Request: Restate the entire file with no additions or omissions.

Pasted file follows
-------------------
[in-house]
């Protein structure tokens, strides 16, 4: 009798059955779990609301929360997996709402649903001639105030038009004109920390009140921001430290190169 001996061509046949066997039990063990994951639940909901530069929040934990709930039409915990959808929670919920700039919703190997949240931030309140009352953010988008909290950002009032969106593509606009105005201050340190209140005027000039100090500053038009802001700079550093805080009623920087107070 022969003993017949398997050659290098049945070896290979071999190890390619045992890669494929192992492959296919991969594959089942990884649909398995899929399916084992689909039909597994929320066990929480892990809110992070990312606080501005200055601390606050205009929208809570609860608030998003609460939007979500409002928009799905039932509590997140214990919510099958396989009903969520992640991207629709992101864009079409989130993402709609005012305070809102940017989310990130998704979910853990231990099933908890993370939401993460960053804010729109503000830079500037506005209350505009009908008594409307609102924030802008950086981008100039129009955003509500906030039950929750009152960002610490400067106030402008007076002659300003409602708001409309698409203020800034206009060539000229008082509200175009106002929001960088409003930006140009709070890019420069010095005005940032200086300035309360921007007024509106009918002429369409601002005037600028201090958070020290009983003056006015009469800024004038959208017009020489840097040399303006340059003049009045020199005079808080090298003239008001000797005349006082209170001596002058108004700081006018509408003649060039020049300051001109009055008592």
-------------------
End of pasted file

[in-house]
């Protein structure tokens, strides 16, 4: 009798059955779990609301929360997996709402649903001639105030038009004109920390009140921001430290190169 001996061509046949066997039990063990994951639940909901530069929040934990709930039409915990959808929670919920700039919703190997949240931030309140009352953010988008909290950002009032969106593509606009105005201050340190209140005027000039100090500053038009802001700079550093805080009623920087107070 022969003993017949398997050659290098049945070896290979071999190890390619045992890669494929192992492959296919991969594959089942990884649909398995899929399916084992689909039909597994929320066990929480892990809110992070990312606080501005200055601390606050205009929208809570609860608030998003609460939007979500409002928009799905039932509590997140214990919510099958396989009903969520992640991207629709992101864009079409989130993402709609005012305070809102940017989310990130998704979910853990231990099933908890993370939401993460960053804010729109503000830079500037506005209350505009009908008594409307609102924030802008950086981008100039129009955003509500906030039950929750009152960002610490400067106030402008007076002659300003409602708001409309698409203020800034206009060539000229008082509200175009106002929001960088409003930006140009709070890019420069010095005005940032200086300035309360921007007024509106009918002429369409601002005037600028201090958070020290009983003056006015009469800024004038959208017009020489840097040399303006340059003049009045020199005079808080090298003239008001000797005349006082209170001596002058108004700081006018509408003649060039020049300051001109009055008592």